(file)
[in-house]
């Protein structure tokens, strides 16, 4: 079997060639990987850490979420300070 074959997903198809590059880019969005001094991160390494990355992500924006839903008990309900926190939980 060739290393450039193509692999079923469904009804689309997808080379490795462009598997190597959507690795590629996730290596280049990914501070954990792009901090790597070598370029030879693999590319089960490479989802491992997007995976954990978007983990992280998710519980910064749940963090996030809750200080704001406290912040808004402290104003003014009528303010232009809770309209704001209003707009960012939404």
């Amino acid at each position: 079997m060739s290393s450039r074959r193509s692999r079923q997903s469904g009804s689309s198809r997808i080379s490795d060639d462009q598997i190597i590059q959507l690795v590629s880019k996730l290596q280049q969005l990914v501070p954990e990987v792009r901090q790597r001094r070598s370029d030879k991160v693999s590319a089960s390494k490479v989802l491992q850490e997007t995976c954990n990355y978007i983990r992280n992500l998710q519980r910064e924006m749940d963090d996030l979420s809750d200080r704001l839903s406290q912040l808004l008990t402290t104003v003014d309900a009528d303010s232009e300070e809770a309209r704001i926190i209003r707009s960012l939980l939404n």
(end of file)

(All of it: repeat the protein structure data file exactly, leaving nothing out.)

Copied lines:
[in-house]
């Protein structure tokens, strides 16, 4: 079997060639990987850490979420300070 074959997903198809590059880019969005001094991160390494990355992500924006839903008990309900926190939980 060739290393450039193509692999079923469904009804689309997808080379490795462009598997190597959507690795590629996730290596280049990914501070954990792009901090790597070598370029030879693999590319089960490479989802491992997007995976954990978007983990992280998710519980910064749940963090996030809750200080704001406290912040808004402290104003003014009528303010232009809770309209704001209003707009960012939404």
């Amino acid at each position: 079997m060739s290393s450039r074959r193509s692999r079923q997903s469904g009804s689309s198809r997808i080379s490795d060639d462009q598997i190597i590059q959507l690795v590629s880019k996730l290596q280049q969005l990914v501070p954990e990987v792009r901090q790597r001094r070598s370029d030879k991160v693999s590319a089960s390494k490479v989802l491992q850490e997007t995976c954990n990355y978007i983990r992280n992500l998710q519980r910064e924006m749940d963090d996030l979420s809750d200080r704001l839903s406290q912040l808004l008990t402290t104003v003014d309900a009528d303010s232009e300070e809770a309209r704001i926190i209003r707009s960012l939980l939404n």